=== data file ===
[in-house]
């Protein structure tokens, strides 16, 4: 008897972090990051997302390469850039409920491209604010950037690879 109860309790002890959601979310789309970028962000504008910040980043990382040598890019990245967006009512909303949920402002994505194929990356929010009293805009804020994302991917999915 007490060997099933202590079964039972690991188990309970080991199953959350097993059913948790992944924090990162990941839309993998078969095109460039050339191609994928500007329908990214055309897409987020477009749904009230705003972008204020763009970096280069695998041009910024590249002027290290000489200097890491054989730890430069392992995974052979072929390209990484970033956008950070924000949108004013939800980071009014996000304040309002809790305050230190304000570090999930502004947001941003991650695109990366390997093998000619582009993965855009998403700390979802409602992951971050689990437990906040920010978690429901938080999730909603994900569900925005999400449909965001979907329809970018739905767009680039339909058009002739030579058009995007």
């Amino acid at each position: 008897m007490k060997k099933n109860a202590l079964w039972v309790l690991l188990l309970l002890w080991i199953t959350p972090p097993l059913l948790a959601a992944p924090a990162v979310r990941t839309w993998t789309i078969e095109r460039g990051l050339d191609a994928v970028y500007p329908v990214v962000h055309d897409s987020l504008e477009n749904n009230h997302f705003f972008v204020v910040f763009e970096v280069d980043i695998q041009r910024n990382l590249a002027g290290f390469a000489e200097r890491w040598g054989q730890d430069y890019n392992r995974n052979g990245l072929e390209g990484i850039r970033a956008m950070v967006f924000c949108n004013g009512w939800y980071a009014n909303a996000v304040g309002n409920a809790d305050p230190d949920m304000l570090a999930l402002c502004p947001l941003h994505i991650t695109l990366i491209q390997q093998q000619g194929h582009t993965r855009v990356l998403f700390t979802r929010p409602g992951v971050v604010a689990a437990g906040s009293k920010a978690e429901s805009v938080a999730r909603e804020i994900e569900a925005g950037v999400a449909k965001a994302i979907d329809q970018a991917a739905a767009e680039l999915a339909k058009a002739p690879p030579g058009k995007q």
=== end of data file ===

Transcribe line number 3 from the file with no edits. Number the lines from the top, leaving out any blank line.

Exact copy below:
């Amino acid at each position: 008897m007490k060997k099933n109860a202590l079964w039972v309790l690991l188990l309970l002890w080991i199953t959350p972090p097993l059913l948790a959601a992944p924090a990162v979310r990941t839309w993998t789309i078969e095109r460039g990051l050339d191609a994928v970028y500007p329908v990214v962000h055309d897409s987020l504008e477009n749904n009230h997302f705003f972008v204020v910040f763009e970096v280069d980043i695998q041009r910024n990382l590249a002027g290290f390469a000489e200097r890491w040598g054989q730890d430069y890019n392992r995974n052979g990245l072929e390209g990484i850039r970033a956008m950070v967006f924000c949108n004013g009512w939800y980071a009014n909303a996000v304040g309002n409920a809790d305050p230190d949920m304000l570090a999930l402002c502004p947001l941003h994505i991650t695109l990366i491209q390997q093998q000619g194929h582009t993965r855009v990356l998403f700390t979802r929010p409602g992951v971050v604010a689990a437990g906040s009293k920010a978690e429901s805009v938080a999730r909603e804020i994900e569900a925005g950037v999400a449909k965001a994302i979907d329809q970018a991917a739905a767009e680039l999915a339909k058009a002739p690879p030579g058009k995007q």